by Patricia J. Williams, Published in The Nation Magazine, May 2, 2018 https://www.thenation.com/article/ida-b-wells-barnett-deserves-a-bigger-statue/
Whenever I play the piano, I do so under the watchful gaze of the great civil-rights activist Ida B. Wells-Barnett. A beautiful bronze bust of her sits atop my old spinet. I may play terribly, but she lends me courage in all endeavors.
Born into slavery in 1862, Wells-Barnett attended what is today Rust College in Holly Springs, Mississippi. The college was founded in 1866 by members of the Freedmen’s Aid Society, who came south after the Civil War to set up schools where it had so recently been against the law to teach slaves how to read and write. Many had feared that literacy among slaves would “excite dissatisfaction” (as North Carolina’s law expressed it) and lead to rebellion; indeed, Mississippi’s antebellum law against educating slaves required that freed blacks leave the state altogether.
This fear metastasized after Emancipation. Northern missionaries and reformers flocked to Southern states to establish primary and secondary schools as well as the institutions now referred to as “historically black colleges and universities,” or HBCUs. But white resentment of black empowerment ran deep and strong in the South, culminating in the emergence of terror organizations like the Ku Klux Klan. The repressive backlash of the post-Reconstruction era would be formalized as Jim Crow.
It was during this period that Wells-Barnett came of age. As literacy spread among the former slaves, black journalism flourished across the nation. Wells-Barnett co-owned and edited the newspaper Memphis Free Speech. She urged universal suffrage, including for black men and women. Among other things, she refused to leave a first-class carriage from which a conductor tried to expel her, and filed an early lawsuit challenging whites-only railroad cars. And she launched what would become a lifelong crusade against lynching.
The latter is undoubtedly what she is best remembered for today: Wells-Barnett traveled across the South delivering searing investigative reports on the extrajudicial spectacles of hangings, burnings, and dismemberment. After three of her friends were lynched in 1892 for daring to open a grocery store that competed with a white business, she urged African Americans to pack up and leave Memphis. So many hundreds followed her counsel—among them my grandmother and her sisters—that civic leaders tried to persuade her to retract that advice because of the drain on manual and domestic labor. When she refused, a mob burned down the offices of her paper and vowed to kill her. She fled to Chicago and continued to write.
It is in recognition of this determined advocacy that the newly opened National Memorial for Peace and Justice in Montgomery, Alabama, has dedicated a space to her. The memorial is an evocatively beautiful structure composed of hundreds of suspended stelae, symbolic tribute to the thousands of men and women whose murders by lynching were meant to frighten African Americans into silence and submission. Its existence is largely due to the efforts of the extraordinary lawyer Bryan Stevenson and the Equal Justice Initiative, an organization dedicated to challenging racial and economic injustice.
While nursing this project to fruition, Stevenson and the EJI began a campaign to label buildings that were once slave warehouses, put up signs where slave auctions took place, and make sacred the places where lynchings occurred. These markers are intended to remind and give pause, to stimulate contemplation of what has been suppressed and denied. They are designed to do the same emotional work as the artist Gunter Demnig’s Stolpersteine, or “stumbling stones“—small cubes inscribed with individual names, placed in the sidewalks of European cities to mark the last place where victims of Nazi extermination had lived.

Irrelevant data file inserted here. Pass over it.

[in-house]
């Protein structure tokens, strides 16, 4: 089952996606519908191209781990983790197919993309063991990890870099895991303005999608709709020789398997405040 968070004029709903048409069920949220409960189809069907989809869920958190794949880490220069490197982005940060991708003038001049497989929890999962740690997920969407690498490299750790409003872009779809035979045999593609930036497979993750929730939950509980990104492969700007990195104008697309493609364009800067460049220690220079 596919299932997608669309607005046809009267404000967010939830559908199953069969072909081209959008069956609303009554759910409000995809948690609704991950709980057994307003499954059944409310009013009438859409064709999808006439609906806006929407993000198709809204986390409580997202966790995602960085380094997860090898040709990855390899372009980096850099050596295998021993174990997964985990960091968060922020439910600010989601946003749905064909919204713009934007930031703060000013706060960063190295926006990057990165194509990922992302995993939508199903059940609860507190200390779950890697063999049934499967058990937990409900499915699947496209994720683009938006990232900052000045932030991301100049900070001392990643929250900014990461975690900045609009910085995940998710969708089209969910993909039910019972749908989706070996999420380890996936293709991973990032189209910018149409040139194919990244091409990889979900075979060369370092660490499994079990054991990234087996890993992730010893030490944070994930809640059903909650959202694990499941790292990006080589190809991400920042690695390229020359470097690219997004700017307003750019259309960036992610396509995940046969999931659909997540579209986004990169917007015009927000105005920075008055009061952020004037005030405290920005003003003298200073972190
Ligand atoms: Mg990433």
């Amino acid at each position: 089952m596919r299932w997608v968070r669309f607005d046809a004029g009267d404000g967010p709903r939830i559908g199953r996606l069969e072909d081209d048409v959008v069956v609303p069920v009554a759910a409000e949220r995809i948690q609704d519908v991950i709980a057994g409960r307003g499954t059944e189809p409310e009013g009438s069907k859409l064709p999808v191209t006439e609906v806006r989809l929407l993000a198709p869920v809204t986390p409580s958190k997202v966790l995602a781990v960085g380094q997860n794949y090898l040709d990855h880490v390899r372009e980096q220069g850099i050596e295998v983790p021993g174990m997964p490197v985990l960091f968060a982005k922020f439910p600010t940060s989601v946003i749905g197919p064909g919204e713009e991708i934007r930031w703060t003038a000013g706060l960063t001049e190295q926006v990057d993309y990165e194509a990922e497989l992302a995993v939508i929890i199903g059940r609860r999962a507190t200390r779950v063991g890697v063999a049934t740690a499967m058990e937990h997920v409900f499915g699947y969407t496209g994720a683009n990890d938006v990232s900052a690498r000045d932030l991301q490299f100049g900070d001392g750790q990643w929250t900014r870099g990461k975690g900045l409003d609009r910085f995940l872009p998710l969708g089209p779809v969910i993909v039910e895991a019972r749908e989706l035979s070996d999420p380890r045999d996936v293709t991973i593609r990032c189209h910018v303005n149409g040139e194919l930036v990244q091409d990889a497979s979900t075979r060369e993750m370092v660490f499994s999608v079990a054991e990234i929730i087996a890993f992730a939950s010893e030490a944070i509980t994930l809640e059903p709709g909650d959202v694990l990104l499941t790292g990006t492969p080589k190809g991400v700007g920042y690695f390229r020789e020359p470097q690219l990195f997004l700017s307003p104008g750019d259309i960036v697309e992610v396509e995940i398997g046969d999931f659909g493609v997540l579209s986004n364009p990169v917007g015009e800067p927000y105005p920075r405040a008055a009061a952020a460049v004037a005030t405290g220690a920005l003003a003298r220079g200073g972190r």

Much of the coverage of the memorial’s April 26 opening focused on poignant interviews with the descendants of lynching victims. But there are at least three more topics that must be foregrounded to honor all that this project intends to evoke: first, the equally urgent, equally unsettling encounter that must be had with the descendants of perpetrators. Murderers wreak not just public forms of terror, but intergenerational havoc in intimate and domestic spheres as well; their victims include their own children, who were taught that unjust death was just life.
Second, we mustn’t forget that this memorial recognizes the diversity of the victims of lynching—which, while directed mainly against black men, spared few who defied white supremacy, including women, Jews, and those deemed foreigners.
Third, we need to think about the inexpressible horrors that have rendered it so hard to erect any monuments at all to the legacy of slavery other than sentimental paeans to honey, magnolia blossoms and the virtues of hard-work. This is not only about Confederate imagery: the symbolic accumulation of things and people we commemorate speaks for itself: Of 152 national monuments, only three are dedicated to women; of 30 national memorials, not a single one is. That’s why it was so good to see Wells-Barnett honored at the national memorial in Montgomery. But perhaps that should inspire us to even greater ambition: Let’s remember that, in addition to being a courageous journalist and a Rosa Parks-before-her-time, the polymathic Wells-Barnett was also a schoolteacher, a businesswoman, a political candidate, a statistician, a sociologist, a wife and mother of six, an opponent of anti-miscegenation laws, and a feminist who fought for the right of women to vote (while refusing requests that she and other black women march at the back of suffragist demonstrations).
In short, Ida B. Wells-Barnett deserves a bigger statue than the one on my piano. Luckily, there’s a movement to build her a proper monument of her own in Bronzeville, on the South Side of Chicago, where she spent the latter years of her life. It will cost $300,000, only a third of which has been raised; if you wish to contribute, you may do so at idabwellsmonument.org. Also, her descendants have set up a foundation to provide scholarships for needy students attending Rust College; contributions may be made at ibwfoundation.org.